31.03.2016
Doctoral Dissertation

23.4.2016 Minna Alasuutari (Faculty of Information, Computer, Science Technology)

Time:

23.4.2016 12:00 — 15:00


Location: Mattilanniemi , MaA 103
M.Sc. Minna Alasuutari defends her doctoral dissertation in Computer Science ”Prosessiteoreettinen näkökulma, joka selittää henkilökohtaisen tietokoneen käyttöön liittyvää tietoturvakäyttäytymisen muutosta”. Opponent Adjunct Professor Tuija Kuusisto (Ministry of Finance) and custos Professor Mikko Siponen (University of Jyväskylä). The doctoral dissertation is held in Finnish.

M.Sc. Minna Alasuutari defends her doctoral dissertation in Computer Science "Prosessiteoreettinen näkökulma, joka selittää henkilökohtaisen tietokoneen käyttöön liittyvää tietoturvakäyttäytymisen muutosta". Opponent Adjunct Professor Tuija Kuusisto (Ministry of Finance) and custos Professor Mikko Siponen (University of Jyväskylä). The doctoral dissertation is held in Finnish.

The process theory approach that explains the change of IS security behavior related to personal computer use

IS security behavior has become a mainstream topic in information systems. Extent research is dominated with the viewpoint for discovery of generic and stable predictors. The viewpoint rests on the implicit assumption that information security behavior can be explained by discovering these factors. The best know examples are IS security behavior models grounded upon Protection Motivation Theory (PMT) and the Deterrence Theory (DT). The success of this perspective hinges on the question as to what extend the IS security behavior and the reasons for it, are constant from time to time and from one specific security situation to another. The viewpoint is successful if computer users have built in predictors – such as fear of sanctions, which are stable across security situations and time. But if these build-in predictors change during the time or from one situation to another, this viewpoint encounters problems, because of the investment in stability and context-independence, while nothing on change and context dependence. Based on Searle’s theoretical ideas regarding subjective construction of reality and intentionality, I make the case that computer users construct their social reality through interacting with different events, things and situations. I maintain that computer users change their behavior, because certain experiences of events related to information security causes the change in their perceived reality and underlying beliefs, thoughts and judgments. This is an approach, which prior research has not considered, because it has explained IS security behavior as a stable and unchangeable phenomenon. By interviewing computer users, in my doctoral dissertation, I demonstrate how the users create social reality in the interaction with the different combinations of elements of social reality that they experience (for example threats, information sources, harmful consequences). I also show how motivational aspects (needs and emotions) relate to information security behavior. Through accomplishing these objectives, the dissertation illustrates the sources of the change of IS security behavior, the reasons for change, and why it is not static; unlike prior research that applies, for example, PMT and DT theories, assumes.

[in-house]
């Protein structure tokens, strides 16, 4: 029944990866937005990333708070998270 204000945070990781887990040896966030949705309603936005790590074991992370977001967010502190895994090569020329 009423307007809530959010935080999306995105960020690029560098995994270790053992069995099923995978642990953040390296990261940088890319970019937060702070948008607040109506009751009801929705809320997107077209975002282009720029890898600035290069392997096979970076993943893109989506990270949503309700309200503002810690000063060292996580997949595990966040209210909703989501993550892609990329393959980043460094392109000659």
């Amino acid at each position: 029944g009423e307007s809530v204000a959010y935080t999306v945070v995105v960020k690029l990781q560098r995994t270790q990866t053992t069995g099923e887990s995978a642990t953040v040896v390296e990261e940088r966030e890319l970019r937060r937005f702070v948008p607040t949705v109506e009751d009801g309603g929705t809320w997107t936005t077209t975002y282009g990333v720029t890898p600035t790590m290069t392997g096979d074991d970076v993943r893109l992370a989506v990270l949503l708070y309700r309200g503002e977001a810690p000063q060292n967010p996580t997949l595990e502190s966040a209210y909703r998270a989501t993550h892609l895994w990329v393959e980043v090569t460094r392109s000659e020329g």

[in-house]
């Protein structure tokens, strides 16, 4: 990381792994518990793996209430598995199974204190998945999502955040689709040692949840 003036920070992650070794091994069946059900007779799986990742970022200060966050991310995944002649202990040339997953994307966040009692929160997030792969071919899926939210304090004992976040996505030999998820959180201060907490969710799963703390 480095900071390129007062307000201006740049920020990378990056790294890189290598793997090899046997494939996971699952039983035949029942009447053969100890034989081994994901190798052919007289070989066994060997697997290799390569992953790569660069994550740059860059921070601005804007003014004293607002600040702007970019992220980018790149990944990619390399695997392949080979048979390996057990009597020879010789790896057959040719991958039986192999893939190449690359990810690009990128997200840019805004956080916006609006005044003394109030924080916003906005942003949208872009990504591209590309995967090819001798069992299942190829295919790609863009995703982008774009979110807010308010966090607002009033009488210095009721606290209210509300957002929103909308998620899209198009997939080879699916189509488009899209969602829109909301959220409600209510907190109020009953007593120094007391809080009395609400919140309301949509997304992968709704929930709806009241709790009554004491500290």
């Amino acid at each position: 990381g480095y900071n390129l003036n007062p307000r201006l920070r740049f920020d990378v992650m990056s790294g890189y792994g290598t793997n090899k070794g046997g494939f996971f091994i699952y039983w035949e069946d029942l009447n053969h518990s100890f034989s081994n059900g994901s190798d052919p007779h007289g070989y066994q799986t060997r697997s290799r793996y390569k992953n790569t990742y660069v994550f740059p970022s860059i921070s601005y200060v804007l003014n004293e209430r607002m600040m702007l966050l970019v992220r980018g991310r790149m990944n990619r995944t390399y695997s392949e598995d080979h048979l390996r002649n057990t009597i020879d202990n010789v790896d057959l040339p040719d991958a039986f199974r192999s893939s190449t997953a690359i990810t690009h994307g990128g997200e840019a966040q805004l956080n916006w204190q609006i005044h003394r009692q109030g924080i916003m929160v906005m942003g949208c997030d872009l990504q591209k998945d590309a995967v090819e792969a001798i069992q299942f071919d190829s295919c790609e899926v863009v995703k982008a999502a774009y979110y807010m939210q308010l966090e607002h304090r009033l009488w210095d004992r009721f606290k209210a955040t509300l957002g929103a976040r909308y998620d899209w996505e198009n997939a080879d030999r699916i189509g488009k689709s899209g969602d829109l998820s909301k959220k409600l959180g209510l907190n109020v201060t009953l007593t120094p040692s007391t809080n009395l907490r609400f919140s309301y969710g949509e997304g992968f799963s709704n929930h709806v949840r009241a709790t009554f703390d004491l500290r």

Keywords: IS security, IS security behavior, motives, IS security practices, subjective construction of reality

 

 


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Minna Alasuutari

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minna.k.alasuutari@jyu.fi